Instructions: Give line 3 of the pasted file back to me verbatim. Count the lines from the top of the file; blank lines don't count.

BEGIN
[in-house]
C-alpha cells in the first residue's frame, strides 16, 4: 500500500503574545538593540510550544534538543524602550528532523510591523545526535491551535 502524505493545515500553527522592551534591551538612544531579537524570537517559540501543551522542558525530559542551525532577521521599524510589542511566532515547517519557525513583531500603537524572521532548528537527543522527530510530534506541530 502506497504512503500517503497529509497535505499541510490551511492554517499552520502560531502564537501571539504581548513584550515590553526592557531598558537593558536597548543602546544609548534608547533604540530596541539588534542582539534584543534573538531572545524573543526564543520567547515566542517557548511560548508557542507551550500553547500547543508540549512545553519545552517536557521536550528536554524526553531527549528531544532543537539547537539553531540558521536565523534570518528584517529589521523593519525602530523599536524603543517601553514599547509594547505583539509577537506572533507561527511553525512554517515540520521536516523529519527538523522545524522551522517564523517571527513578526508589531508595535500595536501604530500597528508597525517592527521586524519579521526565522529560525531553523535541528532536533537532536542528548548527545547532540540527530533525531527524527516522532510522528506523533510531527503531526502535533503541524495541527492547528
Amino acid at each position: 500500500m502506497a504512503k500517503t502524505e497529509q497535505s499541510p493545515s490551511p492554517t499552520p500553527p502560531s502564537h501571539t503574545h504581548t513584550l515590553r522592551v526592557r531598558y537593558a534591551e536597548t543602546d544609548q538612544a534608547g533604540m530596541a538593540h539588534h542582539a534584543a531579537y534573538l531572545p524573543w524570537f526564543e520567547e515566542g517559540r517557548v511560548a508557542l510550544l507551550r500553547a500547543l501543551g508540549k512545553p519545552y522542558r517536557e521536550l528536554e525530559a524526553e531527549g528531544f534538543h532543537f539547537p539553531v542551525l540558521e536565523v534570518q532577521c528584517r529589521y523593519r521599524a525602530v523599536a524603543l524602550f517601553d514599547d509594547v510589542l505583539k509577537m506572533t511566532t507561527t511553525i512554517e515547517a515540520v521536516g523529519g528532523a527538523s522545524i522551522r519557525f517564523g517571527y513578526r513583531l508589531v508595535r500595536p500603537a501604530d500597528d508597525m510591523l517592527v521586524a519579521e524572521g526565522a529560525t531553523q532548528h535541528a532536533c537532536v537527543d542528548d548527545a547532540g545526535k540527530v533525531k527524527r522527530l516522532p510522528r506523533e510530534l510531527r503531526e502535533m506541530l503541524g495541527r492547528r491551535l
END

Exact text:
Amino acid at each position: 500500500m502506497a504512503k500517503t502524505e497529509q497535505s499541510p493545515s490551511p492554517t499552520p500553527p502560531s502564537h501571539t503574545h504581548t513584550l515590553r522592551v526592557r531598558y537593558a534591551e536597548t543602546d544609548q538612544a534608547g533604540m530596541a538593540h539588534h542582539a534584543a531579537y534573538l531572545p524573543w524570537f526564543e520567547e515566542g517559540r517557548v511560548a508557542l510550544l507551550r500553547a500547543l501543551g508540549k512545553p519545552y522542558r517536557e521536550l528536554e525530559a524526553e531527549g528531544f534538543h532543537f539547537p539553531v542551525l540558521e536565523v534570518q532577521c528584517r529589521y523593519r521599524a525602530v523599536a524603543l524602550f517601553d514599547d509594547v510589542l505583539k509577537m506572533t511566532t507561527t511553525i512554517e515547517a515540520v521536516g523529519g528532523a527538523s522545524i522551522r519557525f517564523g517571527y513578526r513583531l508589531v508595535r500595536p500603537a501604530d500597528d508597525m510591523l517592527v521586524a519579521e524572521g526565522a529560525t531553523q532548528h535541528a532536533c537532536v537527543d542528548d548527545a547532540g545526535k540527530v533525531k527524527r522527530l516522532p510522528r506523533e510530534l510531527r503531526e502535533m506541530l503541524g495541527r492547528r491551535l